Ghandzili  at the right time of year, Alpine leek can be found.  It is eaten boiled or pickled.


Kakhetian tolma  ground meat wrapped in grape leaves


Kakhetian shoti a long, tapered bread baked in a toné (a round stone oven whose walls serve as baking surface).


churchkhela  looks like a dipped candle but has nuts in the centre, dipped in thickened grape juice. Ages ago, when men would cover long distances on horseback, their wives would pack churchkhela as nutritious snacks for them.


tatara (known as pelamushi in other parts of the country) is grape juice thickened with flour.


The three basic ingredients of Tushetian cuisine come from local agriculture and the natural environment: mutton or beef, dairy from sheep or cows, and cereals.


guda   sheep’s milk cheese whose quality is determined by where the ewes were pastured. Historically guda is aged in sheepskin which keeps the cheese at the ideal temperature and degree of moisture. Nowadays, unless the cheese is made for home consumption, it is aged in plastic.


choban qaurma (shepherd-style meat) Traditionally, whatever tools a resourceful shepherd had at hand would serve for cooking his meal.  Meat was wrapped in a sac and set in a shallow pit. A fire was made over it and when the meat was ready, mountain herbs, salt and garlic would be the final complement.


kalti  a dumpling stuffed with dried cottage cheese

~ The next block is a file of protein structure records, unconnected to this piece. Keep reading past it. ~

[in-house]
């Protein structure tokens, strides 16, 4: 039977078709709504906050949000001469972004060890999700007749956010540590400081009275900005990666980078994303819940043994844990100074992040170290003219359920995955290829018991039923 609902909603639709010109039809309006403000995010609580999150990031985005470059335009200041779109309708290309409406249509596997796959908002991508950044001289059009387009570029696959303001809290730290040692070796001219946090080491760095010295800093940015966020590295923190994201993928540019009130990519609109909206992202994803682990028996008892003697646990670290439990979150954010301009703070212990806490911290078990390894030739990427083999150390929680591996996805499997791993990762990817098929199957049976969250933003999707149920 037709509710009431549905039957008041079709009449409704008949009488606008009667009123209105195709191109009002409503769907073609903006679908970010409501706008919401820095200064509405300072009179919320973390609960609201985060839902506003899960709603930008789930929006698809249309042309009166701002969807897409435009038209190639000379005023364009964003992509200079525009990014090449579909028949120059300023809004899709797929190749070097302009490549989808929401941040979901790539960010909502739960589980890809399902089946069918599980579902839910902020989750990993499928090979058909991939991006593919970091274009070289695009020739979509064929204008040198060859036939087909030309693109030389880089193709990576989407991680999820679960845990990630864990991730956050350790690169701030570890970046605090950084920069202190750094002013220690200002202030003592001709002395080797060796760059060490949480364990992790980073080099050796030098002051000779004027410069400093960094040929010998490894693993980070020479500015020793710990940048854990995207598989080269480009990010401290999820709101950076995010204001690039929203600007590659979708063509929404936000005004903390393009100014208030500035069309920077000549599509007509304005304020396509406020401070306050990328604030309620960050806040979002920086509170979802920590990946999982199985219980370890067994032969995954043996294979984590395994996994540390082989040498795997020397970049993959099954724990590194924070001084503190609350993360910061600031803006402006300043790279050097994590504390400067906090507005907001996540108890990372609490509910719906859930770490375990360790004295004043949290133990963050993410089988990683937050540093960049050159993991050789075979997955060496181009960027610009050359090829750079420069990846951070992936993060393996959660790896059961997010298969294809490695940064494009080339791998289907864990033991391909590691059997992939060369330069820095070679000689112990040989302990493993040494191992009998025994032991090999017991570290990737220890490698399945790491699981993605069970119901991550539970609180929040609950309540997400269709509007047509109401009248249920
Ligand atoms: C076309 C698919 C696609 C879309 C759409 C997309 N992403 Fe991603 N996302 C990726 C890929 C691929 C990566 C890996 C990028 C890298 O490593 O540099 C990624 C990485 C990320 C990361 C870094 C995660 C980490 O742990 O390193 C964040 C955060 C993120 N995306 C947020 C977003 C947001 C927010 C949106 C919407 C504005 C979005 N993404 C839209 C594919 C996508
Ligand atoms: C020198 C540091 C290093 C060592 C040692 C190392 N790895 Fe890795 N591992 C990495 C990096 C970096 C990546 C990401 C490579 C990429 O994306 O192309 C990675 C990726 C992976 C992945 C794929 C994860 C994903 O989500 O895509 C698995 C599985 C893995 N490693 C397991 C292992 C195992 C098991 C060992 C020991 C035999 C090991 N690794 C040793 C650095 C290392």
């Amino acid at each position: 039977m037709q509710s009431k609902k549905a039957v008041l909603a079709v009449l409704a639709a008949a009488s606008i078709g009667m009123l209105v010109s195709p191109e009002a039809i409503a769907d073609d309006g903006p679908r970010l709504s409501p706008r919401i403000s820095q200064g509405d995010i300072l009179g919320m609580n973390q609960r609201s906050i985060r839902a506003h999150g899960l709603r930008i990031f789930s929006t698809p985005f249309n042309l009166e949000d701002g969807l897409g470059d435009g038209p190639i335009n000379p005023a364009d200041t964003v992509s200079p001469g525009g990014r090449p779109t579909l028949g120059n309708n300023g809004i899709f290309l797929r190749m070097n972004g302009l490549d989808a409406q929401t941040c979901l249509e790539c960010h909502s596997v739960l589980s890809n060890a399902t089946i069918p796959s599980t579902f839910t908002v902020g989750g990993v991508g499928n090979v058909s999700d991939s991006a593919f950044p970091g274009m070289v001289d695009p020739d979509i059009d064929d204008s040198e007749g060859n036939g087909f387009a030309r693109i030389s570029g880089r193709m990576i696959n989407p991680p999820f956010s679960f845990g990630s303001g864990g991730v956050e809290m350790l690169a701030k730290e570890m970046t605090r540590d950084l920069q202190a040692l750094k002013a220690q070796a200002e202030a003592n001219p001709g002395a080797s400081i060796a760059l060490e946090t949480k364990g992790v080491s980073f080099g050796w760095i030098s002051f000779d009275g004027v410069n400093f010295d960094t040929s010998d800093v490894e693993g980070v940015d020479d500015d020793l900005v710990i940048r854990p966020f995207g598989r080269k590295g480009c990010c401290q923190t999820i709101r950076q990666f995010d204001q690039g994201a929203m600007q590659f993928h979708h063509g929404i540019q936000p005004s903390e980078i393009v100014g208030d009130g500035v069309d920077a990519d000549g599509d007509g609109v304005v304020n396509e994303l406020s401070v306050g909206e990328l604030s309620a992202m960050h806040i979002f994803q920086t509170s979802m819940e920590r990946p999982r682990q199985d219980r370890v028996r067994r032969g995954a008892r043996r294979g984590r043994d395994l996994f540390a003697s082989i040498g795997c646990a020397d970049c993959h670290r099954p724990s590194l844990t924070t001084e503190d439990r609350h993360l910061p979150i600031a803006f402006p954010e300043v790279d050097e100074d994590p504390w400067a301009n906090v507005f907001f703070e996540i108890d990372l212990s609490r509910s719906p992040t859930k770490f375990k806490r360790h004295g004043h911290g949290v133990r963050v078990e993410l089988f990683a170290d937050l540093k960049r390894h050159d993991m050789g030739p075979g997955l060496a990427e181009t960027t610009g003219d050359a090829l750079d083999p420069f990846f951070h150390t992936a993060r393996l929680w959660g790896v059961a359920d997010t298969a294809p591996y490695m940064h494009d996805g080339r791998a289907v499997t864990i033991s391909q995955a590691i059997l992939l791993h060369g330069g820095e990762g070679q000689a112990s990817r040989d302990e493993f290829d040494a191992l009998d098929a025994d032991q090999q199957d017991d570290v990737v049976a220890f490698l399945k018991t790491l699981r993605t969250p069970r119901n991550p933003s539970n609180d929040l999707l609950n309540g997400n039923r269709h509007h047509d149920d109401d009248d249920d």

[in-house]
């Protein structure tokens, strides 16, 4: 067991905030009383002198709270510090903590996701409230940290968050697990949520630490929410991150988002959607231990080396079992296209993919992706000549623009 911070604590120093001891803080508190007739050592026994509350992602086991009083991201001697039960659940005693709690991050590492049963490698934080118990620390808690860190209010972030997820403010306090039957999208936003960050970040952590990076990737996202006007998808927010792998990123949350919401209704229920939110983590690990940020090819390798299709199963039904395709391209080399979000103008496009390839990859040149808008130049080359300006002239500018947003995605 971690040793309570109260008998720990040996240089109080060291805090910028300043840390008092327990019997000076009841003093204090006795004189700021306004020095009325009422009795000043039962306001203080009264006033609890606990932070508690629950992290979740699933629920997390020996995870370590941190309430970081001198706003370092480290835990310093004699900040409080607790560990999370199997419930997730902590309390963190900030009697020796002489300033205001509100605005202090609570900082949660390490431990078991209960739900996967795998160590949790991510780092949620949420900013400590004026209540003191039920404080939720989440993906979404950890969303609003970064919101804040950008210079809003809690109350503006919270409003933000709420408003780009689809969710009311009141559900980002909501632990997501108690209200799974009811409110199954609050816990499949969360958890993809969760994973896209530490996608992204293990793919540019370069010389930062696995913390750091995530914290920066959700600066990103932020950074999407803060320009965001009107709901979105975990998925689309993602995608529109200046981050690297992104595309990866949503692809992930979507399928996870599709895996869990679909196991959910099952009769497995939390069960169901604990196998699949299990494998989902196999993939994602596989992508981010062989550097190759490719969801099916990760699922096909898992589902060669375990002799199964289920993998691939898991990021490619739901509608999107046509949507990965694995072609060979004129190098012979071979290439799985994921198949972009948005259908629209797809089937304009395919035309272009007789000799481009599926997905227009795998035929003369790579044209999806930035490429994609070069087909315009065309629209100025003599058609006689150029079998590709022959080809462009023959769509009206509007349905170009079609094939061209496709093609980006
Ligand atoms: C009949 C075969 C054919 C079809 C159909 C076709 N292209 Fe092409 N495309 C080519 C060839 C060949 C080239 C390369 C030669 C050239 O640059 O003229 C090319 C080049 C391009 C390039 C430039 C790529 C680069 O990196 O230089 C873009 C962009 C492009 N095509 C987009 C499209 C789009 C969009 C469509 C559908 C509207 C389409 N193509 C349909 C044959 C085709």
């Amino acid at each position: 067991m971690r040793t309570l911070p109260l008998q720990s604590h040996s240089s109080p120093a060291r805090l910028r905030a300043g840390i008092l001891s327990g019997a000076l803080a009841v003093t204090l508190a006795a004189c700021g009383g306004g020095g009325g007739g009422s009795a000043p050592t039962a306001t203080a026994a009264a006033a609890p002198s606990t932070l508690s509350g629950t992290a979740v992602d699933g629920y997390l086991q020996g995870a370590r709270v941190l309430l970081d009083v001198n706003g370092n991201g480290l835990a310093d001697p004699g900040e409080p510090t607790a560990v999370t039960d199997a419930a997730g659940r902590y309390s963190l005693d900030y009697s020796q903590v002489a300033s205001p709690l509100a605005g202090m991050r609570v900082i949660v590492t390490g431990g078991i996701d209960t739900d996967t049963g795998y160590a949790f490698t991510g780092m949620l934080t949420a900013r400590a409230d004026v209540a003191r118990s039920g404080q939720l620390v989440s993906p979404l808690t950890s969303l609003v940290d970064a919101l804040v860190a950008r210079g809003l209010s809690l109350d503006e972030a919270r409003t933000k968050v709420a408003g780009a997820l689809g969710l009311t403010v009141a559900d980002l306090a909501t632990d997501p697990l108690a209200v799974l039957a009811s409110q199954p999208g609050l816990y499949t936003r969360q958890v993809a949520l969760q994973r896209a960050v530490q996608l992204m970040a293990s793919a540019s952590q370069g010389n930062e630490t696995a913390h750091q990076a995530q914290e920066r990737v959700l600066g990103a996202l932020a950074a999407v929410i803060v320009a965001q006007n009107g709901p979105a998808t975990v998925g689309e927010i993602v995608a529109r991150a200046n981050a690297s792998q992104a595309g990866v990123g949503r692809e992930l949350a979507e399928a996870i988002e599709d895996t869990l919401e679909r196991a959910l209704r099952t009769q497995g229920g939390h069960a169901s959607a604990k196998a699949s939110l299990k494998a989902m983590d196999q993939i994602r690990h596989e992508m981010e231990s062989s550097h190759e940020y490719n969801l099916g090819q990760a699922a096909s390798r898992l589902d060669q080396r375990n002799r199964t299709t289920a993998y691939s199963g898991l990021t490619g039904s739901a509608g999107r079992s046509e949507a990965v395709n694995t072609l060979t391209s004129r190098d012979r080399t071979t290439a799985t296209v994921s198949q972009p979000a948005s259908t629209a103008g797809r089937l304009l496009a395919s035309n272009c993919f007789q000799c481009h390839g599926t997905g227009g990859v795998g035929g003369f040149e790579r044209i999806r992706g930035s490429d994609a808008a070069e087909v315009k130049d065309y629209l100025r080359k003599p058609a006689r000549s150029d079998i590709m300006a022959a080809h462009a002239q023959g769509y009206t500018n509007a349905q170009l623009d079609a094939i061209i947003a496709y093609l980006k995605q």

khavitsi a high-calorie mountain-cheese fondue, most often eaten with spinach


gordila  a dumpling that is especially popular among shepherds, because it is easy to prepare and very filling. The recommended drink to go with this dish is a good fruity vodka.


qva  are small spheres of toasted, cracked barley and wheat made into a dough with butter, flour and cheese.  Because it is full of vitamins it is thought to be especially good for children.


kotori  khachapuri made with specially prepared cottage cheese


qaghi   unsalted, dried lamb is accompanied with beer or boiled in beer, in which case it is eaten as a soup.


khinkali a dumpling twisted into a pursed shape and stuffed with meat


kvliavi  caraway seeds are used to add a unique flavour to many dishes.





Beverages to savour


The art of making wine is thousands of years old in Kakheti. The many unique varieties of grape grown here yield wines to suit every palate: dry, semi-dry, sweet and red, white or amber coloured. The traditional method of storing wine in kvevri--large clay vessels sunk in the ground where the temperature and moisture remain constant--is still used.


aludi is the mountain village’s ritual drink.  It is made from barley malt and hops.






Day 1: Arrival in Sighnaghi, transfer to hotel, excursion to Bodbe, free time, overnight in



Day 2: Master class in Kakhetian cuisine and sampling, wine degustation, overnight in



Day 3: Departure to Omalo, visit Kvareli, Gremi, Nekresi along the way, free time, overnight in Omalo


Day 4: Master class in Tushetian cuisine and sampling, degustation of beer and chipitauri, overnight in Omalo


Day 5: Departure from Omalo


Note: Price depends on type of accommodation and number of persons.